Available Projects – Fall 2018

Reconstruction of 3D objects with radial imaging

Synopsis:
Radial imaging systems capture a scene from a large number of viewpoints within a single image, using a camera and a curved mirror. These systems can recover scene properties such as scene geometry, reflectance, and texture [1].

In this project, you will implement a system capable of 3D object reconstruction. You will start with a 3D texture reconstruction, i.e., reconstruction of flat objects with small height variations (textile, tree bark, painting, etc.). Like in traditional stereo systems, you will match image features along epipolar lines. However, the difference is that the epipolar lines for such a system are radial. Hence, ambiguities occur only for edges oriented along radial lines in the image.

For the reconstruction of macroscopic 3D objects, you will simply be using a conical mirror with an increased field of view. In addition, you will identify and discard correspondences in specular regions and texture-less regions, and interpolate their depth from neighboring pixels with valid matches.

References:
[1] Sujit Kuthirummal and Shree K. Nayar. “Multiview radial catadioptric imaging for scene capture.” ACM Transactions on Graphics (TOG). Vol. 25. No. 3. ACM, 2006.

Deliverables: Report and running prototype.

Prerequisites:
– basic knowledge of computer vision
– coding skills in Matlab and Python or C/C++

Level: BS/MS semester project

Type of work: 50% implementation and 50% research

Supervisor: Marjan Shahpaski (firstname.lastname@epfl.ch)


Simultaneous Geometric and Radiometric Calibration of a Projector-Camera Pair

Synopsis:
3D sensing is gaining momentum with the increase of computational power, and with the possibility to display and fabricate the results with high fidelity. Structured light (SL) systems are among the most commonly used for 3D object scanning because they can be built by using off-the-shelf hardware components. However, they do require a geometric and, in certain cases, a radiometric calibration of the projector-camera pair.

We therefore devised a novel method that allows for simultaneous geometric and radiometric calibration of a projector-camera pair. It is simple, efficient and user friendly. We prewarp and align a specially designed projection pattern onto a printed pattern of different colorimetric properties. After capturing the patterns in several orientations, we perform geometric calibration by estimating the corner locations of the two patterns in different color channels. We perform radiometric calibration of the projector by using the information contained inside the projected squares. For more details, please see the paper and presentation found on: http://ivrl.epfl.ch/research/grc

In this project, you will implement the presented method [1] in a robust and efficient manner. First, you will test our Matlab implementation and improve it in terms of robustness, speed and ease of use. Then, you will transfer it into a Python or C/C++ executable that will be easily distributable to other users. Finally, you will experiment with additional features like on the fly calibration as the images are captured, user guidance (feedback), etc.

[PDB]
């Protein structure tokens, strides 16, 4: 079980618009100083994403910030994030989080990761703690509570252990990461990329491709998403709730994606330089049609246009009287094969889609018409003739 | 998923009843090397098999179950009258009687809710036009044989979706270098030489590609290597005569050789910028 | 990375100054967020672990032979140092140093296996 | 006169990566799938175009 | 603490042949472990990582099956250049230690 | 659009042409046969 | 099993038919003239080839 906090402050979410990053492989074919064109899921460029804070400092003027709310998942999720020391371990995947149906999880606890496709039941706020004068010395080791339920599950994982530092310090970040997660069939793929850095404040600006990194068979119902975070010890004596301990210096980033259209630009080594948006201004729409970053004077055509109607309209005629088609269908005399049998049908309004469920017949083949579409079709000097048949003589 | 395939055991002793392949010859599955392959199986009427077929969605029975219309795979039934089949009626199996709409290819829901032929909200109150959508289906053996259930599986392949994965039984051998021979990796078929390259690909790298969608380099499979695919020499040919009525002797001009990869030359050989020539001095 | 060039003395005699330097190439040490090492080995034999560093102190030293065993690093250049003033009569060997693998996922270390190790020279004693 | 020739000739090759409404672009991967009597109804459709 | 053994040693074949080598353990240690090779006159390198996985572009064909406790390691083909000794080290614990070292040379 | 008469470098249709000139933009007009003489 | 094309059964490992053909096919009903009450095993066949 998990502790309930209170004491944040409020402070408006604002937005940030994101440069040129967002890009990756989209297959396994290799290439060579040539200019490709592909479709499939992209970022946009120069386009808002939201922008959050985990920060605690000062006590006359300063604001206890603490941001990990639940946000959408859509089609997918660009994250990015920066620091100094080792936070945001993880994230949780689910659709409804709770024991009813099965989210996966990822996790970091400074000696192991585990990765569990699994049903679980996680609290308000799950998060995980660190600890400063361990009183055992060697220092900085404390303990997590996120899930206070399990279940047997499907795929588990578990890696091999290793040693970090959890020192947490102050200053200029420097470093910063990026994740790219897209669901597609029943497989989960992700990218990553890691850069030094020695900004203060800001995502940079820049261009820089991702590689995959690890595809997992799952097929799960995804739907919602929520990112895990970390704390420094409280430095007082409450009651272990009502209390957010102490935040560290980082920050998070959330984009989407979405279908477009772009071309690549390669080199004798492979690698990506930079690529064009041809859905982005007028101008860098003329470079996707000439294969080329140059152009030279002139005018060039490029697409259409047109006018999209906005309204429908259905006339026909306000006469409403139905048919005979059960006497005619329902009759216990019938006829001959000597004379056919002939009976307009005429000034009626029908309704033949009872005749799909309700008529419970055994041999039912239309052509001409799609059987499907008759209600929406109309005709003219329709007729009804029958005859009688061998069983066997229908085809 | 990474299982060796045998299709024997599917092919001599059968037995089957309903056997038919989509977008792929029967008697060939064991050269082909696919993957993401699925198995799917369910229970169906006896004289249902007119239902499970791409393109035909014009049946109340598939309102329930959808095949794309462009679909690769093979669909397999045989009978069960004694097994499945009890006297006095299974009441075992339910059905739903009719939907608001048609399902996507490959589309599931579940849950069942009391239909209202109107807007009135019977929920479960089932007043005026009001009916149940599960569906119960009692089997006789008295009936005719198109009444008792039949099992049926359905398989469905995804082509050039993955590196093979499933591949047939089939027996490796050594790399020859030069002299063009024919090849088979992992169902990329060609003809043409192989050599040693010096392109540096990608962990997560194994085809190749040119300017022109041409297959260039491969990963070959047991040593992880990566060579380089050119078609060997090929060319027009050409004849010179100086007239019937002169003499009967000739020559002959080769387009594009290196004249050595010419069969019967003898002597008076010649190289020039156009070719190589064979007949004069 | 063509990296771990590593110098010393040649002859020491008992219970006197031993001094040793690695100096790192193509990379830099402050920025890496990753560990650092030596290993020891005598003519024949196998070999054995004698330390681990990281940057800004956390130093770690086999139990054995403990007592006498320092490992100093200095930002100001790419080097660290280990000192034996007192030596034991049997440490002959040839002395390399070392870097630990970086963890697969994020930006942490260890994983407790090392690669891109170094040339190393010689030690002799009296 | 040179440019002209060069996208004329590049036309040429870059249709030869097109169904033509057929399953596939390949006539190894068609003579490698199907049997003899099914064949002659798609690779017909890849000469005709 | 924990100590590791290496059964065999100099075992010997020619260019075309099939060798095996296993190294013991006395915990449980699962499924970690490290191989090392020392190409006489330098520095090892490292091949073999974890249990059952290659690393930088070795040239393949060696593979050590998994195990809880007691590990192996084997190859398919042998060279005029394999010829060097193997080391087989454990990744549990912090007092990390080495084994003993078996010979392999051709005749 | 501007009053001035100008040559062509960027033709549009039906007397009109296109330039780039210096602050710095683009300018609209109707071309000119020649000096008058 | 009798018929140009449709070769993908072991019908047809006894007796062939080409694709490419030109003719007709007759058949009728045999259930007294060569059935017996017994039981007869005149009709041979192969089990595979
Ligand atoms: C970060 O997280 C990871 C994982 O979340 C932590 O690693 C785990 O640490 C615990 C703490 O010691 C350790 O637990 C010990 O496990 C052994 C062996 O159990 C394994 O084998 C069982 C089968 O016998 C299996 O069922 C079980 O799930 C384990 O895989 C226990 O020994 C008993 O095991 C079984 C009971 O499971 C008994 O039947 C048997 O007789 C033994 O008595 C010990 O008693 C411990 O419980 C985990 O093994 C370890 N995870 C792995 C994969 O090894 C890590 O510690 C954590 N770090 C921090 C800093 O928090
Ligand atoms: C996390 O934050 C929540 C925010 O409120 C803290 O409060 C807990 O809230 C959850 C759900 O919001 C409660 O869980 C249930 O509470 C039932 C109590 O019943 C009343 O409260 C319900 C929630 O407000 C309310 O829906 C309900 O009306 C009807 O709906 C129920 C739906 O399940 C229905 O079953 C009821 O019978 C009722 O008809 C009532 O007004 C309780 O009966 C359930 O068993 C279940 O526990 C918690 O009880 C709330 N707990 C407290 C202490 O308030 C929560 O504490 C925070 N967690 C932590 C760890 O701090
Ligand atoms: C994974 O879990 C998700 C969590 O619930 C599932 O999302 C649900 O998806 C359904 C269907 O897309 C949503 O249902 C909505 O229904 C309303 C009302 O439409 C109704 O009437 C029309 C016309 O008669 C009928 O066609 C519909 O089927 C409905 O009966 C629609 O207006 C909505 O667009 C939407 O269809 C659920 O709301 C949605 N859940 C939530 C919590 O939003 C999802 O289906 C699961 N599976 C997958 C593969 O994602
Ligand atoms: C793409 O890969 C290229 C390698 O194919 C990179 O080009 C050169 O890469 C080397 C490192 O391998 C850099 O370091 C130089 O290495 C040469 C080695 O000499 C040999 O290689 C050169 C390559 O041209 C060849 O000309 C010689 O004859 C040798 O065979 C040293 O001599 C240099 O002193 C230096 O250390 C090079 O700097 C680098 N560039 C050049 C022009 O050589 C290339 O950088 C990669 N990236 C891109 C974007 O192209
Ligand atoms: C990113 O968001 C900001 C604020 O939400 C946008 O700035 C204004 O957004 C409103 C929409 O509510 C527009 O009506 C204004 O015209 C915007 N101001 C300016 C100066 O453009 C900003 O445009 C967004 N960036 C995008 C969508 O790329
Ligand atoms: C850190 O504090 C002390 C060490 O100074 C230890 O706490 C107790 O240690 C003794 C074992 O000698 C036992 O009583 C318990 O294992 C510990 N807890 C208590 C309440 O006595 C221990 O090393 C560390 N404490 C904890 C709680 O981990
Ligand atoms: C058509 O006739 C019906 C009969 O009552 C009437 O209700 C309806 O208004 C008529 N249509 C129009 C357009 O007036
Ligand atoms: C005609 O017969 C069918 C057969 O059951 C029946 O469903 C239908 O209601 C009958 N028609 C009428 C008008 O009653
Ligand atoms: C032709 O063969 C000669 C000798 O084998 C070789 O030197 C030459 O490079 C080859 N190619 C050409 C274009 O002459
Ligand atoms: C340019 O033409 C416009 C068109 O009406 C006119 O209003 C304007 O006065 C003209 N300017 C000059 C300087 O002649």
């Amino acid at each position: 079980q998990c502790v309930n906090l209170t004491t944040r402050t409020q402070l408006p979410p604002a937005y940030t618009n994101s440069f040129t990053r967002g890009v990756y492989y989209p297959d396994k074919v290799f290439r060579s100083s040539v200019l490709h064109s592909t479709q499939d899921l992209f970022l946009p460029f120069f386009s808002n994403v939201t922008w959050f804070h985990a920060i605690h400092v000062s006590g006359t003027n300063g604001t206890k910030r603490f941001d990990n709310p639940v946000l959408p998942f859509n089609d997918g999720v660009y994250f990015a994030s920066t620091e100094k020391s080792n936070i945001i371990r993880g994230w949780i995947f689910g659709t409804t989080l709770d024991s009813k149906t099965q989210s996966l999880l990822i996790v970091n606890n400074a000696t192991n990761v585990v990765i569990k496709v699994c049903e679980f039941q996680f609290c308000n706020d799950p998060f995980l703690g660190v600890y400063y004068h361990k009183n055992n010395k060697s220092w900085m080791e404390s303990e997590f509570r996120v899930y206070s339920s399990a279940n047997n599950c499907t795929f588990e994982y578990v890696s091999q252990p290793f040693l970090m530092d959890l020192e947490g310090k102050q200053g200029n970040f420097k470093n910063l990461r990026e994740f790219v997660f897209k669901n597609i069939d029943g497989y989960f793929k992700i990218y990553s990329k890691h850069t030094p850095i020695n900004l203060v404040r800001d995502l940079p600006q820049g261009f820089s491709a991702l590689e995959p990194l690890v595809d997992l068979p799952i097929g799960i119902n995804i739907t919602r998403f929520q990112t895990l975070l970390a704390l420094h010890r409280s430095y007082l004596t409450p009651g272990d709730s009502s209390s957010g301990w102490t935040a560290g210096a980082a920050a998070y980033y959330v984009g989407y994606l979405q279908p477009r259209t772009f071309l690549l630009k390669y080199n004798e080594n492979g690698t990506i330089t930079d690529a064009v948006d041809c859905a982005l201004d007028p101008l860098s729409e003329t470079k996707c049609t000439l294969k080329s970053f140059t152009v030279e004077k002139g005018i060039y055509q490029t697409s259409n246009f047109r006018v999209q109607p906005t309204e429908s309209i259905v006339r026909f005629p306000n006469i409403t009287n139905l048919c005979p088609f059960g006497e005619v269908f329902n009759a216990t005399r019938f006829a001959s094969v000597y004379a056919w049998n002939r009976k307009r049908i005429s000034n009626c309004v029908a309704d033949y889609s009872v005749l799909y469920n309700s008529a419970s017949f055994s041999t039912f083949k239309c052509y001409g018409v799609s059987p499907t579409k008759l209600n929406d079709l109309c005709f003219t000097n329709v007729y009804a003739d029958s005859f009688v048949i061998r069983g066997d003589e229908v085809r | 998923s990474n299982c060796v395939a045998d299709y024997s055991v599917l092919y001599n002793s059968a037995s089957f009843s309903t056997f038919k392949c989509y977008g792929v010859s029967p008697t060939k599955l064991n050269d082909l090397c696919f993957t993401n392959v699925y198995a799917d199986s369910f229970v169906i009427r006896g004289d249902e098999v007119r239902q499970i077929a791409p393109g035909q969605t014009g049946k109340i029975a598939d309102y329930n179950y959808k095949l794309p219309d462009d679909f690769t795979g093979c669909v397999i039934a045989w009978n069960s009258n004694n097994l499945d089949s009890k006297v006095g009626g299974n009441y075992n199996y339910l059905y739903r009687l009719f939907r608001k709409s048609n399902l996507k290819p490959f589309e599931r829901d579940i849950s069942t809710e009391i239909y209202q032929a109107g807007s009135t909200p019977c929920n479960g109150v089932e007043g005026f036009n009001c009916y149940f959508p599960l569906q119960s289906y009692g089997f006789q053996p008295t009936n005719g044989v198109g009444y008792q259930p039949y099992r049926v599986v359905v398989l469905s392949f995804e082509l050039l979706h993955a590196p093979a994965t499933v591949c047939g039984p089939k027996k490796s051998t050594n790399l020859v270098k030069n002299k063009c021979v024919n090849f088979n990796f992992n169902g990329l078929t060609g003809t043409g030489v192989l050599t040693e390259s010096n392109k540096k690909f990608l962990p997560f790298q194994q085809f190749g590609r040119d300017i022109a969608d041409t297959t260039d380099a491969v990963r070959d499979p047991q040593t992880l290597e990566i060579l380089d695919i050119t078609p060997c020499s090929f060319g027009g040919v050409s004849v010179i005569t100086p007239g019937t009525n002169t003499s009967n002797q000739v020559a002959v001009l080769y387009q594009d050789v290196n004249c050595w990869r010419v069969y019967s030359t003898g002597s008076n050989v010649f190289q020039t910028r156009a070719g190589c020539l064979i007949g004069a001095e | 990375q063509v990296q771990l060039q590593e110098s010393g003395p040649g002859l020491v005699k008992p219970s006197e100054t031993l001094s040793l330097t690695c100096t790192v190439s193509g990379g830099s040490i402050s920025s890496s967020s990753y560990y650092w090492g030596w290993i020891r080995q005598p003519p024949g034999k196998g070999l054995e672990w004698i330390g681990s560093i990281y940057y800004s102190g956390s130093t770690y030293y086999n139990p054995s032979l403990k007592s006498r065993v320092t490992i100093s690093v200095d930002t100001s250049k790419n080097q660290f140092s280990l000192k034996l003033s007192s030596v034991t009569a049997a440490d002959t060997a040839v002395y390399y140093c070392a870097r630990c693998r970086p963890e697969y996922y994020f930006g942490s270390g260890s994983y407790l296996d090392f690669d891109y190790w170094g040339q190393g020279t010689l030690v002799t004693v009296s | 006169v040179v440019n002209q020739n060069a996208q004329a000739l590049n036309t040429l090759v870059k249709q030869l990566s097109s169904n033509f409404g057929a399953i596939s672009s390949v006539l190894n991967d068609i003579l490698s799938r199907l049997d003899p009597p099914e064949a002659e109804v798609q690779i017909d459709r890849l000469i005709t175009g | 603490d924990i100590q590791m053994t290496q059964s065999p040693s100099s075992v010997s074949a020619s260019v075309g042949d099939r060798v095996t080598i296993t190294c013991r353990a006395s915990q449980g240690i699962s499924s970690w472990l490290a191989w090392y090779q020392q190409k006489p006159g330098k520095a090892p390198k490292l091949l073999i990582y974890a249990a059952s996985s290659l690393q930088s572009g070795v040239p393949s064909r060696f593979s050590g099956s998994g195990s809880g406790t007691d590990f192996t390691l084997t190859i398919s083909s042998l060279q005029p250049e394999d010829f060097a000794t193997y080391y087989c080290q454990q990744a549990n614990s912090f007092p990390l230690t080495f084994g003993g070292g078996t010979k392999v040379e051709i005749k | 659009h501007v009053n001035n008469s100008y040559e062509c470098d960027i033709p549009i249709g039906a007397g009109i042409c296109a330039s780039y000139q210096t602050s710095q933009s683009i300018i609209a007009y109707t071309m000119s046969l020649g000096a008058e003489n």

References:
[1] Shahpaski, Marjan, et al. “Simultaneous Geometric and Radiometric Calibration of a Projector-Camera Pair.” IEEE Conference on Computer Vision and Pattern Recognition (CVPR 2017).

Deliverables: Report and running prototype.

Prerequisites:
– basic knowledge of computer vision
– coding skills in Matlab and Python or C/C++

Level: BS/MS semester project

Type of work: 90% implementation and 10% research

Supervisor: Marjan Shahpaski (firstname.lastname@epfl.ch)


Visualization of generative models

Synopsis:
Deep generative adversarial models are very attractive models for generating samples of a distribution. The quality of the results is mostly visualized by few (10-100) generated samples, which is not so much informative in terms of the global distribution artefacts such as mode-collapse.

The goal of this project is to propose and experiment with a better visual representation of the generative models and their distributions for comparison such as t-SNE dimensionality reduction technique.

In this project, you will:
Implement a framework for visualizing a GAN model/distribution.
Compare various GAN optimization techniques using your implementation.

References:
https://github.com/LynnHo/DCGAN-LSGAN-WGAN-WGAN-GP-Tensorflow
https://lvdmaaten.github.io/tsne/

Pezzoti et al. “Approximated and User Steerable tSNE for Progressive Visual Analytics”, IEEE TOVG17

Deliverables: A generic framework for t-SNE visualization of the GANs

Prerequisites: Knowledge and experience in deep learning.

Level: Semester project for Master’s students.

Type of work: 60% implementation and 40% research.

Number of Students: 1

Supervised by: Siavash Bigdeli(siavash.bigdeli@epfl.ch)


Semi/un-supervised learning for material estimation using IR/NIR data

Synopsis:
End-to-end learning is a very intuitive approach in cases where we do have a large dataset with annotations.

Although this is available for some conservational tasks, such as object detection, other problems such as object material estimation suffer from lack of annotations.

In this project, you will:
Capture and produce a paired RGB and IR/NIR dataset and to learn a meaningful representation of the object material in an unsupervised fashion.